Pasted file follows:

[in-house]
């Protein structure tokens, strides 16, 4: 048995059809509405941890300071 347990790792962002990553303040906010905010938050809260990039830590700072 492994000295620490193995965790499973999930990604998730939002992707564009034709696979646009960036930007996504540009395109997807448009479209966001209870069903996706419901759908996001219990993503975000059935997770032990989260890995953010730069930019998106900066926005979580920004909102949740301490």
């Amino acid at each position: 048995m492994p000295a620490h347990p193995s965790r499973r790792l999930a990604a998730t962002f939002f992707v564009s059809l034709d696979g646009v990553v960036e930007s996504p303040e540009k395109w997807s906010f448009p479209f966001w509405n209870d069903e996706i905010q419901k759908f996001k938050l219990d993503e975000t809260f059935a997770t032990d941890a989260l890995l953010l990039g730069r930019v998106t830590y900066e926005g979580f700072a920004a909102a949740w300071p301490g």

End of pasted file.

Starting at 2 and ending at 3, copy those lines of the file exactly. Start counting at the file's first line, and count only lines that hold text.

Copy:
């Protein structure tokens, strides 16, 4: 048995059809509405941890300071 347990790792962002990553303040906010905010938050809260990039830590700072 492994000295620490193995965790499973999930990604998730939002992707564009034709696979646009960036930007996504540009395109997807448009479209966001209870069903996706419901759908996001219990993503975000059935997770032990989260890995953010730069930019998106900066926005979580920004909102949740301490």
């Amino acid at each position: 048995m492994p000295a620490h347990p193995s965790r499973r790792l999930a990604a998730t962002f939002f992707v564009s059809l034709d696979g646009v990553v960036e930007s996504p303040e540009k395109w997807s906010f448009p479209f966001w509405n209870d069903e996706i905010q419901k759908f996001k938050l219990d993503e975000t809260f059935a997770t032990d941890a989260l890995l953010l990039g730069r930019v998106t830590y900066e926005g979580f700072a920004a909102a949740w300071p301490g």